A Lismore, NSW resident who experienced the 2017 and 2022 floods
“I experience PTSD, depression and anxiety particularly when it rains. This has been the case since a life-threatening experience in the 2017 floods where I was trapped in my North Lismore home, and has been exacerbated every flood since then up to the February 2022 floods.
“My son’s rental was flooded to the ceiling. He resigned from his job two months after the disaster. He and his partner have had to move back in with his mother. They haven’t found accommodation, nor been able to work.”
A Rural Fire Service Volunteer from Moruya, NSW
“It was six weeks of smoke inhalation whilst protecting my own and neighbours’ properties, and working as an RFS volunteer. This required relocating to Sydney, away from farm and smoke, to convalesce severely inflamed lungs. Prior to the fires, I experienced drought (decided to de-stock property of my small herd of cattle) followed by flood (trapped by flooded creeks and unable to return home for a week….slept in the car).”
“Smoke smells trigger slight anxiety, especially if they are unexpected.”
Judith and Paul lost their home to a bushfire in Buxton, NSW
A Brisbane resident who experienced floods
“We physically bailed for 2 days to keep the water out of the house, which was exhausting both physically and mentally and we still lost the battle. That’s when the despair hit.”
A parent from Gumeracha, SA who experienced bushfires
“At the time, my children were under 18, and felt devastated about the loss of habitat and other impacts on our native wildlife as we were caring for many animals injured during the bushfires.”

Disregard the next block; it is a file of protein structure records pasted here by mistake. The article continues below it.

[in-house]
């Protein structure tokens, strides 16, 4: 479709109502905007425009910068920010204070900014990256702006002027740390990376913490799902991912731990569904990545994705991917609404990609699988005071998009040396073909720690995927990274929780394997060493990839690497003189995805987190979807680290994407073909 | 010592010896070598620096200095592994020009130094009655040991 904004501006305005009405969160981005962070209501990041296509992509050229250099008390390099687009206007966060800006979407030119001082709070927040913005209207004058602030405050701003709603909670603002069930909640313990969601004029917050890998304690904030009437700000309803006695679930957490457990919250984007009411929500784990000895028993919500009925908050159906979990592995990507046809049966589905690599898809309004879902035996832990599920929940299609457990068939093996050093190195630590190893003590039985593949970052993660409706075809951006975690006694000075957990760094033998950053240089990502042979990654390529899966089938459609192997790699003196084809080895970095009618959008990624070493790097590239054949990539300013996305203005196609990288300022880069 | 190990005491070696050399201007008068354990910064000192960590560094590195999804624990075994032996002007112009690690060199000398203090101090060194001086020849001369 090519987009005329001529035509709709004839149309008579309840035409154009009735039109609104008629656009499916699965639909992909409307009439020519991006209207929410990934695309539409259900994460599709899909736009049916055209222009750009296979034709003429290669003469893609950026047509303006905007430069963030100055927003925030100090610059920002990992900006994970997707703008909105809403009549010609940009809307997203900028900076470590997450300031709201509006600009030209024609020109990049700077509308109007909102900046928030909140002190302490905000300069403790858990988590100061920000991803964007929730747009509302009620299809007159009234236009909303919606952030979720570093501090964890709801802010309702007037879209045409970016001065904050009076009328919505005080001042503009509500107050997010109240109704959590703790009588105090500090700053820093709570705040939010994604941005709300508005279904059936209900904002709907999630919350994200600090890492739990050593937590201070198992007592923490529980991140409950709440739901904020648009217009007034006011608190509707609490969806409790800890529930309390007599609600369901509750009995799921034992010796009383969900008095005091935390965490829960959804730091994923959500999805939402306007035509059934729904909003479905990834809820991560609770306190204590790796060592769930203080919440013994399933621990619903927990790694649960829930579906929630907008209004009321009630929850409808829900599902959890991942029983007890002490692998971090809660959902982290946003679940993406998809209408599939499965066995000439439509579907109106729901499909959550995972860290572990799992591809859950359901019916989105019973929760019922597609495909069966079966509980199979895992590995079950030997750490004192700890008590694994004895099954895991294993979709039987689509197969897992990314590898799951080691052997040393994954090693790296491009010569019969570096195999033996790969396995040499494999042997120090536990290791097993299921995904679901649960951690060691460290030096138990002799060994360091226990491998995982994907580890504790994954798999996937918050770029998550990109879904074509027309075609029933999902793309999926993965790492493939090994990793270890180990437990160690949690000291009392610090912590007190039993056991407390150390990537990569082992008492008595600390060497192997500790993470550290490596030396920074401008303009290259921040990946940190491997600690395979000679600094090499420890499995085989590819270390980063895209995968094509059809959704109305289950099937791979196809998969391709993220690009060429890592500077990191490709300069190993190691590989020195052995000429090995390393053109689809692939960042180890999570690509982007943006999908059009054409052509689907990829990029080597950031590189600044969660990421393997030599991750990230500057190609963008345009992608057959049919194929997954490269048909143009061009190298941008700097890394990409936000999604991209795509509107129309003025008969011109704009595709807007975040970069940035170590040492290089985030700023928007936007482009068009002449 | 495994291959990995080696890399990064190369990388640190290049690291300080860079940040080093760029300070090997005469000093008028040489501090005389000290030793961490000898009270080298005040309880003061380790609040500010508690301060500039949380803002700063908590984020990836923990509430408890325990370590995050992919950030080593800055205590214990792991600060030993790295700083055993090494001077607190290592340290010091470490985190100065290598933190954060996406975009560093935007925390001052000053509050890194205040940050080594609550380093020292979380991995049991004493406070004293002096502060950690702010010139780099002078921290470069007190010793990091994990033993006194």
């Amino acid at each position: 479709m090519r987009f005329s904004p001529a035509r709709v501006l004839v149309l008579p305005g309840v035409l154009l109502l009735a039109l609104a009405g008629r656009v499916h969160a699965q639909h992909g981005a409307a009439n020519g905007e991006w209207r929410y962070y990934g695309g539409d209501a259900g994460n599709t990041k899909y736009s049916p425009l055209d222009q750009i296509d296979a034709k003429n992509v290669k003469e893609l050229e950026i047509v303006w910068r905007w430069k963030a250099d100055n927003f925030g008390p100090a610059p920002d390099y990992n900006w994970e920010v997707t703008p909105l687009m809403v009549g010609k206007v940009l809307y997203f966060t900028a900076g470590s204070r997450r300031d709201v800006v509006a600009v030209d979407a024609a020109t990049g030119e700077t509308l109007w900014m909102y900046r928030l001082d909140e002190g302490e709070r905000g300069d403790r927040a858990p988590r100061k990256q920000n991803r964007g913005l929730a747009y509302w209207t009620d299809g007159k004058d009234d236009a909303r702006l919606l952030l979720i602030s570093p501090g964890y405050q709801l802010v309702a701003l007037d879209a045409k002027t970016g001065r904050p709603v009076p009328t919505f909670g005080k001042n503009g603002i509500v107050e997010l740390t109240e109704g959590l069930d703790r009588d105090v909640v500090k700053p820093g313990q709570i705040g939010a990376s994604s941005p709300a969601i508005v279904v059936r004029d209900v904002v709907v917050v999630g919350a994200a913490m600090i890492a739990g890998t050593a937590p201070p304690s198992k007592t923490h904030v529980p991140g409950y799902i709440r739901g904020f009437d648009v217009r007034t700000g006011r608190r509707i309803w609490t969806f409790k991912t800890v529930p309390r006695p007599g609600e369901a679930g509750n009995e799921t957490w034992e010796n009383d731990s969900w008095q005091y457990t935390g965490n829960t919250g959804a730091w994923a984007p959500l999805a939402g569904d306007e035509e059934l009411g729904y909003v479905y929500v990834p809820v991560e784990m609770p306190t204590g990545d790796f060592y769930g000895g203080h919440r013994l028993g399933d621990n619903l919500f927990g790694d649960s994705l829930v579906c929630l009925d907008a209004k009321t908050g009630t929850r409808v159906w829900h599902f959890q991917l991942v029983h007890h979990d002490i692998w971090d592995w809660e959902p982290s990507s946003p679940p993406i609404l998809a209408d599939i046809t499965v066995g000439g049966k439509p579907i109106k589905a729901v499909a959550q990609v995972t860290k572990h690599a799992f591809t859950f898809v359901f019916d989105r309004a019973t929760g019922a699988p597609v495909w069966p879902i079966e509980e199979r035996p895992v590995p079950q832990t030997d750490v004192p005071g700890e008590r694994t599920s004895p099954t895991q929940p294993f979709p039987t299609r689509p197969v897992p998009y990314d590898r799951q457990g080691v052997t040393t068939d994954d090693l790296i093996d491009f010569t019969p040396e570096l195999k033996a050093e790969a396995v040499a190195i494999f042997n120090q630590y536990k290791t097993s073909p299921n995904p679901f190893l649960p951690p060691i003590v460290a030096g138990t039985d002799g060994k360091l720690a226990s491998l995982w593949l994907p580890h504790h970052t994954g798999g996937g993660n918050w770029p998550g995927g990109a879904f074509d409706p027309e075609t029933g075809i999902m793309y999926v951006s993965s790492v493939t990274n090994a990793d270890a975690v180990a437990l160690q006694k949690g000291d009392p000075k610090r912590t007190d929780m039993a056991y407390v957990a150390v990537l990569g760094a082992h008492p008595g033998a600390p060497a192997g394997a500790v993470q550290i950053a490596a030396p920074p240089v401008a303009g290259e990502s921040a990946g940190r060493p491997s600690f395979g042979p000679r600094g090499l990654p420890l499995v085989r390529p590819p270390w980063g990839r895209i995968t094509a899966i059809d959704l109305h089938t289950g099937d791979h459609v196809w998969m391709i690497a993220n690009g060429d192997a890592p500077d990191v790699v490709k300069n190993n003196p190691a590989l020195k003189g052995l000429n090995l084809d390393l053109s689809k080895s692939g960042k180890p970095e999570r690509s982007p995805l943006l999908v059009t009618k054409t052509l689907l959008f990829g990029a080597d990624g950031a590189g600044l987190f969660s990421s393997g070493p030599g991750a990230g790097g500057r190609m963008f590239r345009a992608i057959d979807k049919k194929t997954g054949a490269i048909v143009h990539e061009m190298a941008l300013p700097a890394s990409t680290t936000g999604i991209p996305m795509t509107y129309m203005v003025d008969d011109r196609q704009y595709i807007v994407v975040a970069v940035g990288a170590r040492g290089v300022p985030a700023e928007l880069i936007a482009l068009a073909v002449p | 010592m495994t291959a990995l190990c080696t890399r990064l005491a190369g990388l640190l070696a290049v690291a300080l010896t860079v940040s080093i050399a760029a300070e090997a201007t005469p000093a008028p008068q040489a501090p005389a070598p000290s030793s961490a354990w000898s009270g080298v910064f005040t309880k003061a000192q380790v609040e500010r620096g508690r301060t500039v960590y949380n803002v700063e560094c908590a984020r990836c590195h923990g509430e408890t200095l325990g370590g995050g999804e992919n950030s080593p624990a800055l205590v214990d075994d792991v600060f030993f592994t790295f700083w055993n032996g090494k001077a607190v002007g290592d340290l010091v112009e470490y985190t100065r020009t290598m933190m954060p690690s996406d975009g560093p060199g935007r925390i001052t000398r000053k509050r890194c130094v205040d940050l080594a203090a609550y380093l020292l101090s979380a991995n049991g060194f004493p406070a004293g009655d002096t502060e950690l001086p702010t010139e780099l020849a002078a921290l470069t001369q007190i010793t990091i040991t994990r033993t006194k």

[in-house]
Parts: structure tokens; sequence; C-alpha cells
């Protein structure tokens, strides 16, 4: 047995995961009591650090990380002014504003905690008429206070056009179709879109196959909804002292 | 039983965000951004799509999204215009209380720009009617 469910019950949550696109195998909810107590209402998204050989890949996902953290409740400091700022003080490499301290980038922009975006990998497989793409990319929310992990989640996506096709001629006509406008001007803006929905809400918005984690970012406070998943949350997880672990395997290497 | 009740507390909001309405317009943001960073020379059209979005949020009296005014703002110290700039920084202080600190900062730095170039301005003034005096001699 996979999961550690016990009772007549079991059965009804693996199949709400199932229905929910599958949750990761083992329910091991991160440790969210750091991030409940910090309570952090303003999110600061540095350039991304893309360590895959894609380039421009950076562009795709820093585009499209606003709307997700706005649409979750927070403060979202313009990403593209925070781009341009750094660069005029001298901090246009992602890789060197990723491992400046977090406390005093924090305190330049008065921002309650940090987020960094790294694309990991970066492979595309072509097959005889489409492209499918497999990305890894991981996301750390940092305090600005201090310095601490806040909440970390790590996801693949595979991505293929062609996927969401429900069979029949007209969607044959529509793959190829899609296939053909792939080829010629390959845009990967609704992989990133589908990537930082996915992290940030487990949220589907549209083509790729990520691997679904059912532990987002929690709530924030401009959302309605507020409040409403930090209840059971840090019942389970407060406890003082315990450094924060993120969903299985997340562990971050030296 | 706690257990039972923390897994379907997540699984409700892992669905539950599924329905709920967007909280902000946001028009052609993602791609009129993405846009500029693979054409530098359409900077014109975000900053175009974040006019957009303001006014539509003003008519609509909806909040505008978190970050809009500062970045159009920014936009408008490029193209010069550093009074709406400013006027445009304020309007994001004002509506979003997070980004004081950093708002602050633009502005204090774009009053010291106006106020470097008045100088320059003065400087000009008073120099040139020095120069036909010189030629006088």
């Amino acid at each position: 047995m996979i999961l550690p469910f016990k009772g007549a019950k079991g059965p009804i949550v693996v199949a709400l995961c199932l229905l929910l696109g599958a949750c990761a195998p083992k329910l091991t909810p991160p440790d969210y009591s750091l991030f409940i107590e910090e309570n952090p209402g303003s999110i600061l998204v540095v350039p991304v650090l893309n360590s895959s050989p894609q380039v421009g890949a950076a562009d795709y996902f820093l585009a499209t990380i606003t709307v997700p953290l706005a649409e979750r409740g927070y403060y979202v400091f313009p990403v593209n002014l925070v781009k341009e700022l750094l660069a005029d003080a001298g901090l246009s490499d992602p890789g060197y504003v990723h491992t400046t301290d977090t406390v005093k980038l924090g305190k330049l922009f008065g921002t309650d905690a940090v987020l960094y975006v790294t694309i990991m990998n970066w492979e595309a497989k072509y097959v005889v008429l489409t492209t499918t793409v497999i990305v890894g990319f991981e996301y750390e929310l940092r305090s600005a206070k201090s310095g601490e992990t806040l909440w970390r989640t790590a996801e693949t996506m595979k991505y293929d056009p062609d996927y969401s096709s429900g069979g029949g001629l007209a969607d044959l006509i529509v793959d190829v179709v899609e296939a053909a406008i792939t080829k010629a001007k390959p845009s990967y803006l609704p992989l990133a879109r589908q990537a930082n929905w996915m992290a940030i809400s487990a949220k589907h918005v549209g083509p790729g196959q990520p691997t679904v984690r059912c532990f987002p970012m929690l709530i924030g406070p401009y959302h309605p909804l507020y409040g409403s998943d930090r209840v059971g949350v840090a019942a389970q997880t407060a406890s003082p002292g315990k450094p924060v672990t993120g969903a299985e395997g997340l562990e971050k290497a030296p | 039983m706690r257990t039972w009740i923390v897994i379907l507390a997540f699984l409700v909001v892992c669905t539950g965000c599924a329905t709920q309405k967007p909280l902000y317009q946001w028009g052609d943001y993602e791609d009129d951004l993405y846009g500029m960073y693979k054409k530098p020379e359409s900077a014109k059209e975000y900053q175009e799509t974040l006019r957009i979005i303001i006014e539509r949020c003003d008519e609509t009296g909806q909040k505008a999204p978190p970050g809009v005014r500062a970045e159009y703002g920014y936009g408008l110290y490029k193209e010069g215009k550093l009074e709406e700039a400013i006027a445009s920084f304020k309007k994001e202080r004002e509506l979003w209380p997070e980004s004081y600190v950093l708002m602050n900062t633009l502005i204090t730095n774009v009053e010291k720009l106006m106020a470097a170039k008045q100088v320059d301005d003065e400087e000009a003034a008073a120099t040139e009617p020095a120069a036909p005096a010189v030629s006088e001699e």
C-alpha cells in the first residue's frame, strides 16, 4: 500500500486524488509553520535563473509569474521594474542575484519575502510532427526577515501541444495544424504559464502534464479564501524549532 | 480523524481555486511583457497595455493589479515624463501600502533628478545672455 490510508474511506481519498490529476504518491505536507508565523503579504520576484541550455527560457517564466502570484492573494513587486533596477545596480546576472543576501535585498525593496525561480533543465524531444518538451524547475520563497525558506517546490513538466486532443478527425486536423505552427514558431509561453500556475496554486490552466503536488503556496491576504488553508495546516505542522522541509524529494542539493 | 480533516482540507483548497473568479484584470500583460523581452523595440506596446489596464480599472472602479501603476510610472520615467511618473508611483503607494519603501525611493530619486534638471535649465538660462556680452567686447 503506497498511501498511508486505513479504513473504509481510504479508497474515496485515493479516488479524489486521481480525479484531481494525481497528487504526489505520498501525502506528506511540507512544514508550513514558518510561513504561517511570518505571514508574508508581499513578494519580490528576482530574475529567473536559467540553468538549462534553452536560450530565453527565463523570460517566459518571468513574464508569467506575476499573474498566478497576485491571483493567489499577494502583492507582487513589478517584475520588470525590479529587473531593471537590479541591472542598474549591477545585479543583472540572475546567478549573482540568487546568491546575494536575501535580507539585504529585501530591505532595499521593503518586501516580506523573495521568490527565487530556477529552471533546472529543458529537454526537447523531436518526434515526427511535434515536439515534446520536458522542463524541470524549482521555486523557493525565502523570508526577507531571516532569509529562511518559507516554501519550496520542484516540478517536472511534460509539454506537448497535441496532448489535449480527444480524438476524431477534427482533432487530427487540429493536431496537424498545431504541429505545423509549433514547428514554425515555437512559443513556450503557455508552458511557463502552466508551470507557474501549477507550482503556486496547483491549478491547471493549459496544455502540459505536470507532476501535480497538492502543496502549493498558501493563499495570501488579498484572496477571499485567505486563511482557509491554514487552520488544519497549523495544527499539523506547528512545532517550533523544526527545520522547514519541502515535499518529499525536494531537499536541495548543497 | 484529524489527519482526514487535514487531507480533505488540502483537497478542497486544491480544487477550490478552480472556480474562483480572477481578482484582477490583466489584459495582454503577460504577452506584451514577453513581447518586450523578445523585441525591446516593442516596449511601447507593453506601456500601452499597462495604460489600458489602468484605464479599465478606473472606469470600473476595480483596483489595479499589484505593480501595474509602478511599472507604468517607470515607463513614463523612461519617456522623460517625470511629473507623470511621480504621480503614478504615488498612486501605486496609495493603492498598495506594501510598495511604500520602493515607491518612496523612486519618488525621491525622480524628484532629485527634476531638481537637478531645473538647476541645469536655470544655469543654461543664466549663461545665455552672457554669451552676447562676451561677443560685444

A resident from Tweed Heads, NSW who has survived multiple bushfires and floods
“I feared the unknown – How far were the waters going to rise? What were we going to do? How close were the bushfires going to get? How could I get my asthma under control? How was our community going to recover after so many major catastrophes? We have already had several major floods and bushfires and the government’s response has been pathetic.”
“The SES doesn’t have enough boats or equipment, we don’t have enough trained volunteers, people have been living in tents for months, and we know this is going to happen again. People risked their lives saving the lives of others, where is the support for them? What’s going to happen next time?”
Elly Bird, City Councillor and Director of Resilient Lismore
While recent years have seen greater acceptance of the need to adapt to the impacts of climate change, and a number of new policies and funding announcements from different levels of government, far more needs to be done to adequately prepare for the challenges ahead.
Australia should have a clear national framework for adaptation and resilience that puts communities first and ensures greater coordination among different agencies and levels of government. It should have action plans that are grounded in local needs, priorities and strengths while being adequately resourced by Federal and State Governments. It must be underpinned by the best available science and a localised understanding of climate risks. Overall, it demands prioritising investment in resilience, recognising that at present far more is spent on disaster recovery than on building our resilience to disasters.
The Climate Council proposes the development of a single integrated National Climate Change Adaptation and Disaster Resilience Strategy. This would ensure greater coordination and coherence of efforts and avoid duplication. It could form the basis for ambitious action plans to suit different contexts. A unified strategy should include deadlines for implementation and a five-yearly process of review and strengthening. As detailed in the recommendations below, it would require adequate resourcing and build on an improved understanding of local climate risks.
The Climate Council acknowledges the Traditional Custodians of the lands on which we live, meet and work. We wish to pay our respects to Elders past and present and recognise the continuous connection of Aboriginal and Torres Strait Islander people to land, water and Country.